Northern Illinois gets another Lynch at quarterback

  • Temple quarterback Justin Lynch (13) in action during the second half of an NCAA college football against Houston, Saturday, Nov. 13, 2021, in Philadelphia. Houston won 37-8.

    Temple quarterback Justin Lynch (13) in action during the second half of an NCAA college football against Houston, Saturday, Nov. 13, 2021, in Philadelphia. Houston won 37-8. Associated Press

By Eddie Carifio
Shaw Media
Updated 12/15/2021 5:53 AM

Justin Lynch said he just thought it was time to come home.

The true freshman quarterback from Chicago Mount Carmel announced this week he was transferring to NIU from Temple, where he saw action in 11 games and ended the season as the second-leading rusher for the Owls.


Wednesday is the official early signing day, when schools can announce their recruiting class of high school seniors and transfers.

Lynch, the younger brother of former NIU standout and Heisman finalist Jordan Lynch, was recruited to Temple by head coach Rod Carey, who left NIU in 2019 after six seasons in DeKalb. He was recently fired by Temple.

Lynch ran for 295 yards and a touchdown, averaging 3.9 yards a carry this season. He was the second-leading passer, throwing for 830 yards, 4 touchdowns and 4 interceptions.

Lynch will add depth behind Rocky Lombardi at quarterback and add talent to a young group. Lombardi, a junior who transferred from Michigan State, took most of the snaps this season, sitting out only the regular-season finale against Western Michigan. Ethan Hampton, a true freshman from Aurora Christian, started that game for the Huskies, a 42-21 loss.

NIU's roster also features freshmen Dustin Fletcher and Jeffrey Lomax. Fletcher appeared sparingly in the 2020 season. Lomax hasn't seen game action yet.

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Lombardi and the Huskies are getting ready to play Friday in the Cure Bowl against Coastal Carolina in Orlando, Fla.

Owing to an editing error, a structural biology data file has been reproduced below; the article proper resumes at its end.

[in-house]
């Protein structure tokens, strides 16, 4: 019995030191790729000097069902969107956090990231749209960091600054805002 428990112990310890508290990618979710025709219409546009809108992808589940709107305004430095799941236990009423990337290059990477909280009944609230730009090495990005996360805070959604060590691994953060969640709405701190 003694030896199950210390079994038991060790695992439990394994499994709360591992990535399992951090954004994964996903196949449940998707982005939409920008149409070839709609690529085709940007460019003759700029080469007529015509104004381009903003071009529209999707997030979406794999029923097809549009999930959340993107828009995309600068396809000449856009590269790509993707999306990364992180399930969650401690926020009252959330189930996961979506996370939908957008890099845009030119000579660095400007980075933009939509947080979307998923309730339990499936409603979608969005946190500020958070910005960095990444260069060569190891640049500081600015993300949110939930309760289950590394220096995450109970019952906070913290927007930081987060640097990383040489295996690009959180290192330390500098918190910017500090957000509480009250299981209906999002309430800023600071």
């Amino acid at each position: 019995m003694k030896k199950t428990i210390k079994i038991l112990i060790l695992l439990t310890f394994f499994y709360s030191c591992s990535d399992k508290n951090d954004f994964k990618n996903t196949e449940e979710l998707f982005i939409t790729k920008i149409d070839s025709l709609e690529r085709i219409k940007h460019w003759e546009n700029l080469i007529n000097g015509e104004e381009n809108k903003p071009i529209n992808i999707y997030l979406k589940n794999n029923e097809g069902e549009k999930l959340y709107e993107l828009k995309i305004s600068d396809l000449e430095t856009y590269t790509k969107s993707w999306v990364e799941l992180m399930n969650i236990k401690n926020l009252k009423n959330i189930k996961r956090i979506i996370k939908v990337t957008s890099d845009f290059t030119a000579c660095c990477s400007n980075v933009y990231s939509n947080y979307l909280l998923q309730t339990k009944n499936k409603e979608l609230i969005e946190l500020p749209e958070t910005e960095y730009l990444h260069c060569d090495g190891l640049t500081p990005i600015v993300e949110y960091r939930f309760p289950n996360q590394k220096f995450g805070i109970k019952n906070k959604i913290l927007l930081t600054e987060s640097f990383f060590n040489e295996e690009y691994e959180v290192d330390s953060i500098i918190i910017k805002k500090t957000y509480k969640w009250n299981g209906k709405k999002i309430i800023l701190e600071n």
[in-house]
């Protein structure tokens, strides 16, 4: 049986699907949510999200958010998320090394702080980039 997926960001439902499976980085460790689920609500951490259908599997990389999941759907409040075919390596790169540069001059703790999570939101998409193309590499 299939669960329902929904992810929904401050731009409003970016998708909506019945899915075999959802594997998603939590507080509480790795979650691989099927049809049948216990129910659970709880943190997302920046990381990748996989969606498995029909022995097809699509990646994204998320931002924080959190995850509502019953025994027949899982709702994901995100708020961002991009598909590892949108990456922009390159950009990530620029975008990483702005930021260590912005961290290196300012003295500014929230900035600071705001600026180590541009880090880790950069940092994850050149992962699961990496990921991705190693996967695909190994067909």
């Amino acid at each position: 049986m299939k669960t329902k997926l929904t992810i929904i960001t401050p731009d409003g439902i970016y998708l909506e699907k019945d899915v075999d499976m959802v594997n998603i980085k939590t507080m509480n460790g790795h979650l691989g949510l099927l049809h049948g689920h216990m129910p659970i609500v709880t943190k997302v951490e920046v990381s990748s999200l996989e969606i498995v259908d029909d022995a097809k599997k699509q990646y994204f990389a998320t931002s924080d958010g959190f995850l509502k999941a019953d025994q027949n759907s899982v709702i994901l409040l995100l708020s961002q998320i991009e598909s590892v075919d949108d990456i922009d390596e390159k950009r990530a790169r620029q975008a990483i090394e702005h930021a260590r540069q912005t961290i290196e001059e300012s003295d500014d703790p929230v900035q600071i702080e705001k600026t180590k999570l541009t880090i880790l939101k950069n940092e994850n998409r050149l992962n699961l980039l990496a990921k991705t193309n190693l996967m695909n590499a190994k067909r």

Lynch spoke Tuesday about the decision to leave Temple for NIU.

Q. What was behind your decision to transfer?

JL. It was a tough situation for me at Temple. I got in a few games, a few starts, a lot of learning experiences. I thought it would be best to come home to NIU.

Q. Were you looking at other schools, did anyone else offer you, or was this just, like you said, 'Hey I want to come back home?'

JL. It was between NIU and Western Michigan. ... On my visit it just felt like home. It's like a second home. I grew up watching my brother obviously play. I loved the coaching staff when I was out there. It felt like a good place to be.

Q. What were the talks like with the NIU coaching staff?

JL. Obviously come in and compete, but with Rocky being back it will be best if I redshirt. It will let me learn the offense and get to grow as a player. And then we see after that, go out and compete.


Q. So you're expecting to take a redshirt next year?

JL. Most likely, yep.

Q. What do you know about Rocky and what are you expecting to learn behind him?

JL. When I was out there I met him on the visit. He's an older guy so probably a leadership role, how he carries himself with the team and all that will be a big thing. Learn as much as I can.

Q. Was there anything at Temple you learned (that) maybe you weren't expecting?

JL. I think it was just the speed of the game coming out of high school. That was a big thing getting adjusted to. Then there's the skill level. Everybody's on scholarship. Just getting used to reading defenses and all that.

Q. How do you balance trying to make a name for yourself while knowing the shadow your brother's accomplishments still cast?

JL. Well, I'd say I'm not Jordan. I'm Justin. Obviously there are going to be comparisons online and all that. But I'm going to make my own legacy here. That's a big thing. I want to carry my name, not his.

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